Proclaimed as one of Europe’s most beautiful and majestic cities, Budapest has become a major travel destination that attracts over 20 million visitors a year. It boasts a wide range of things to see and do including museums and churches, coffee houses, Turkish baths and Roman ruins, historical sites, nature parks, as well as shopping and entertainment.
Here are just a few of the city’s best highlights.
The Hungarian Parliament Building
The Hungarian Parliament Building is one of the most iconic landmarks in Budapest. It is currently the largest building in Hungary and the second largest Parliament in Europe. The neo-Gothic structure was built in 1885 to 1902 by the designs of architect Imre Steindl for the millennium celebrations of 1896. The vast interior comprises of huge halls, over 12 miles of corridors, a 96-meter high central dome, and 691 rooms including more than 200 offices. Besides the impressive architecture, visitors can see the Holy Crown of Hungary also known as Magyar Szent Korona in the centre hall. The relic medieval crown is one of the most important symbols of Hungarian statehood dating back over 1000 years. The Parliament building is open all year round and can be visited on guided tours booked in advance.
St Stephen’s Basilica
St Stephen’s Basilica is the largest ecclesiastical building in Budapest. It was named in honour of Stephen, the first King of Hungary (c 975–1038), whose mummified arm, the Holy Right, is housed in the reliquary. The vast interior features intricate carvings, frescoes and chapels, gilded stuccos and bronze mouldings as well as famous Hungarian works of art. Visitors can take an elevator or climb the stairs up to the tower, from where a spectacular panorama of the city can be enjoyed.
There is no better way to relax than in one of Budapest’s magnificent thermal baths. One of the most splendid is the Széchenyi Thermal Bath in Pest that consists of a vast complex of indoor and outdoor pools. The Neo-Baroque building was established in 1913 to the design of Gyozo Czigler. Just as glorious is the Gellért Thermal Bath and Hotel located on the base of Gellért Hill on the bank of the Danube. The spa is decorated with original Art Nouveau furnishings with opulent tiles, statues and marble pillars. As well, both spas are renowned for their healing properties.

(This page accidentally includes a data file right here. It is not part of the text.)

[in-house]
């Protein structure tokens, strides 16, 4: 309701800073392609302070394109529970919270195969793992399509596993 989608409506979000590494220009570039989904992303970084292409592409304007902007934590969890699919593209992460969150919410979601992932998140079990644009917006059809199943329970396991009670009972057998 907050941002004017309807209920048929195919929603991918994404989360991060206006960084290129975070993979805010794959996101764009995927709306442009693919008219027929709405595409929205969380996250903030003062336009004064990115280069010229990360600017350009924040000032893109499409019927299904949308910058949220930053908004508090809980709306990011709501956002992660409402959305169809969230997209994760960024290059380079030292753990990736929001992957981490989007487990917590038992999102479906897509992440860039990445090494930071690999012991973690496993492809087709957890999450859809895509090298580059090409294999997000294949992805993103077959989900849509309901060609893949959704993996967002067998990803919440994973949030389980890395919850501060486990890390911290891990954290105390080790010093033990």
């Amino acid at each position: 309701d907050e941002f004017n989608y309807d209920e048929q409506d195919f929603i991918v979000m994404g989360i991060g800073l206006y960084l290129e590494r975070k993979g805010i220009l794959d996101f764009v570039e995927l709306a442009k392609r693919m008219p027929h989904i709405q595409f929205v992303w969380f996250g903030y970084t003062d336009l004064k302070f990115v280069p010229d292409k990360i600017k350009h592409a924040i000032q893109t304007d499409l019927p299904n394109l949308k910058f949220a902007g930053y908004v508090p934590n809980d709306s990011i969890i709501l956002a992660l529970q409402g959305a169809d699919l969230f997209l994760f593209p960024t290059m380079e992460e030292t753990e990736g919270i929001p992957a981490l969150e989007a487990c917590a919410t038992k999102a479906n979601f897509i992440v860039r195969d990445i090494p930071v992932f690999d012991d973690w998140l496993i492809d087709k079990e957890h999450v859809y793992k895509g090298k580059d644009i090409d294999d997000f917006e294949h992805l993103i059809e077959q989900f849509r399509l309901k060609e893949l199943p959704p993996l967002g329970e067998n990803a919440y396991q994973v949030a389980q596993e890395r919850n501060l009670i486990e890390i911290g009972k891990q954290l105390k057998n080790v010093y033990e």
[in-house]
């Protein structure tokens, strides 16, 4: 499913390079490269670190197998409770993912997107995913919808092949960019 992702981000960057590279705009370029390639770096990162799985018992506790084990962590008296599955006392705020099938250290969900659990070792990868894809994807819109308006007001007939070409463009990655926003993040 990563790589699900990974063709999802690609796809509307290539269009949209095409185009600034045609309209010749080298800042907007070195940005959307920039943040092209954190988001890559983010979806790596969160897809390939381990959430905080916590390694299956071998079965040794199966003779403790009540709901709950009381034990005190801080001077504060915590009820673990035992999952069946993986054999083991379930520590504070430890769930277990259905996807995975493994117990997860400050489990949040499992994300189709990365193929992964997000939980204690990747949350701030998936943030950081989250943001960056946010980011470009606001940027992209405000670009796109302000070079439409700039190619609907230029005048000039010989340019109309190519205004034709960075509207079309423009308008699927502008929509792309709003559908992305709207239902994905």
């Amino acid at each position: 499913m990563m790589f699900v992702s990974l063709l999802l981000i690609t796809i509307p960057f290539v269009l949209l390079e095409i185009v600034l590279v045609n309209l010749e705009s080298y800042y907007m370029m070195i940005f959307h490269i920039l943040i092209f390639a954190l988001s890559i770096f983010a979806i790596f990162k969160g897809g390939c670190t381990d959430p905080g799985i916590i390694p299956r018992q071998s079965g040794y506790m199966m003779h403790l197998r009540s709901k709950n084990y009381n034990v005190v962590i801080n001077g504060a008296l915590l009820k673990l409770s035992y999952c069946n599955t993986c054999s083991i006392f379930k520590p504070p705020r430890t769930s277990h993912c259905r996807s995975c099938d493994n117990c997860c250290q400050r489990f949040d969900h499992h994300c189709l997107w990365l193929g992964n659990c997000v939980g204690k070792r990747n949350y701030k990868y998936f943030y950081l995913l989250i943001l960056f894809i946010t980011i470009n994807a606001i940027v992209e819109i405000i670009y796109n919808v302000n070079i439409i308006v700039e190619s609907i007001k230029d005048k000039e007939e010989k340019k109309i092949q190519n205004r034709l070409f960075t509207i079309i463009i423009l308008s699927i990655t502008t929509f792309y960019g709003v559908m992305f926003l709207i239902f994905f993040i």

Matthias Church and The Fishermen’s Bastion
Located within the Buda Castle district, is the neo-Gothic Matthias Church. It was originally built in Romanesque style in 1015, and has since undergone several renovations and additions, most notably in the second half of the 14th century and in the late 19th century. The interior of the church contains a number of sacred relics and medieval stone carvings, along with replicas of the Hungarian royal crown and coronation jewels including the Loreto Chapel, the Royal Oratory, and the tomb of Bela III. The church also regularly hosts concerts throughout the year. Opposite is Fishermen’s Bastion which was built by Schulek in 1902, is the stretch of Buda’s defensive wall originally used as market place by the guild of fisherman for selling fish. Tourists still flock there for the unforgettable views of the city and the River Danube.
Designed by leading architect Samu Pecz in 1896, the Central Market Hall (Nagycsarnok) is Budapest’s largest and most popular indoor market situated on the Pest side of Liberty Bridge. During World War II the building suffered extensive damage and was only recently restored in the 1990’s along with the completion of its Zsolnay tiled roof. Today, the three-storey structure contains more than 180 stalls that offer a wide range of foods and local specialties. The stalls on the ground floor sell fruits and vegetables, meats, and breads. Downstairs there is a supermarket, as well as vendors of fresh fish and pickled vegetables. Upstairs is filled with folk-art vendors, souvenir shops, and fast-food kiosks.